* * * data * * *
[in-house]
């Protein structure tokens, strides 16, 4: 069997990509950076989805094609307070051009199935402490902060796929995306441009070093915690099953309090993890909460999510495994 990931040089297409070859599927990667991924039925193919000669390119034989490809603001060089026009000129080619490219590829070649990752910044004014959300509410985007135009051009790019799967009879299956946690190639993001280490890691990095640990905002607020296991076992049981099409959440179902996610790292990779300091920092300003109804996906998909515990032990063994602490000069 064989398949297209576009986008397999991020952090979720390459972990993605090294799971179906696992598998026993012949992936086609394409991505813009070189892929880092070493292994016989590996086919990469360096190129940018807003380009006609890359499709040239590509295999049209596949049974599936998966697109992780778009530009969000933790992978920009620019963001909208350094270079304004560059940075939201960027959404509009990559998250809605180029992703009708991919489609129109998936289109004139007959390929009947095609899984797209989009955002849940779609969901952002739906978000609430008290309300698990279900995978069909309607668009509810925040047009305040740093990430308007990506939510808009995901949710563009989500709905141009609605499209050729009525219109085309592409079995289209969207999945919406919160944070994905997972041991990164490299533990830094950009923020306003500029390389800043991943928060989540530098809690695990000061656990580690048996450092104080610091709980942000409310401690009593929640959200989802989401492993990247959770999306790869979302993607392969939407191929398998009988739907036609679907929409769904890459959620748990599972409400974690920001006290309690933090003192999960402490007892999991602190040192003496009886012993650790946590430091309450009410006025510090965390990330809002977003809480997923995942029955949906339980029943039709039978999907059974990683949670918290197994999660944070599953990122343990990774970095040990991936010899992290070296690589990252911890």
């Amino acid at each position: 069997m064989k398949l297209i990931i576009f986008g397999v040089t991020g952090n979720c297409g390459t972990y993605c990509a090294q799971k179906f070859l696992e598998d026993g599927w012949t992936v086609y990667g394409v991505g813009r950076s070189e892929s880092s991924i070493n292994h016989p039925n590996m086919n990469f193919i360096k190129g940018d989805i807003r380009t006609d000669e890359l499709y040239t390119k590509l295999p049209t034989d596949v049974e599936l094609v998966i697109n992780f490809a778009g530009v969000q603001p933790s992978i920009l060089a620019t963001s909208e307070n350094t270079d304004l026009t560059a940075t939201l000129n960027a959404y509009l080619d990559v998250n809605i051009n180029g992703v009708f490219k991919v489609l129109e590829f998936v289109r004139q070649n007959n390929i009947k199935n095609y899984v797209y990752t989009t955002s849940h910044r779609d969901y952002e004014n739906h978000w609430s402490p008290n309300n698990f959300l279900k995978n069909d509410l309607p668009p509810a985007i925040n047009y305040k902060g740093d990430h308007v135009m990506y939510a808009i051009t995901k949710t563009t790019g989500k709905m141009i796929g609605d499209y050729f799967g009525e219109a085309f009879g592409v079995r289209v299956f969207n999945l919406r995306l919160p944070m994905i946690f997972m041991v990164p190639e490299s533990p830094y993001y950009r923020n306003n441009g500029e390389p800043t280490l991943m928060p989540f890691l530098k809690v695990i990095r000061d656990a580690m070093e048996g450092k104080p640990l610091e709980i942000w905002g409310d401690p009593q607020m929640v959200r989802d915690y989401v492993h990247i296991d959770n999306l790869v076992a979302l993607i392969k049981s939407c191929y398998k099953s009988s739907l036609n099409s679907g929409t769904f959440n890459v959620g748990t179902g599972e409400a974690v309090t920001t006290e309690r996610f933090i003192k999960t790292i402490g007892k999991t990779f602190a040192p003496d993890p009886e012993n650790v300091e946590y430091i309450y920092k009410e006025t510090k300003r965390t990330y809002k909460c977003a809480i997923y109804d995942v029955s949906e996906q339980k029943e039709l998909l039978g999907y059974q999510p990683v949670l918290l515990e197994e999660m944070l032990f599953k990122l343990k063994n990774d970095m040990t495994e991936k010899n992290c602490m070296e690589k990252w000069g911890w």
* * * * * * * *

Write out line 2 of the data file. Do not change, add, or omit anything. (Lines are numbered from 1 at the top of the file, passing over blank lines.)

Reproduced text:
């Protein structure tokens, strides 16, 4: 069997990509950076989805094609307070051009199935402490902060796929995306441009070093915690099953309090993890909460999510495994 990931040089297409070859599927990667991924039925193919000669390119034989490809603001060089026009000129080619490219590829070649990752910044004014959300509410985007135009051009790019799967009879299956946690190639993001280490890691990095640990905002607020296991076992049981099409959440179902996610790292990779300091920092300003109804996906998909515990032990063994602490000069 064989398949297209576009986008397999991020952090979720390459972990993605090294799971179906696992598998026993012949992936086609394409991505813009070189892929880092070493292994016989590996086919990469360096190129940018807003380009006609890359499709040239590509295999049209596949049974599936998966697109992780778009530009969000933790992978920009620019963001909208350094270079304004560059940075939201960027959404509009990559998250809605180029992703009708991919489609129109998936289109004139007959390929009947095609899984797209989009955002849940779609969901952002739906978000609430008290309300698990279900995978069909309607668009509810925040047009305040740093990430308007990506939510808009995901949710563009989500709905141009609605499209050729009525219109085309592409079995289209969207999945919406919160944070994905997972041991990164490299533990830094950009923020306003500029390389800043991943928060989540530098809690695990000061656990580690048996450092104080610091709980942000409310401690009593929640959200989802989401492993990247959770999306790869979302993607392969939407191929398998009988739907036609679907929409769904890459959620748990599972409400974690920001006290309690933090003192999960402490007892999991602190040192003496009886012993650790946590430091309450009410006025510090965390990330809002977003809480997923995942029955949906339980029943039709039978999907059974990683949670918290197994999660944070599953990122343990990774970095040990991936010899992290070296690589990252911890």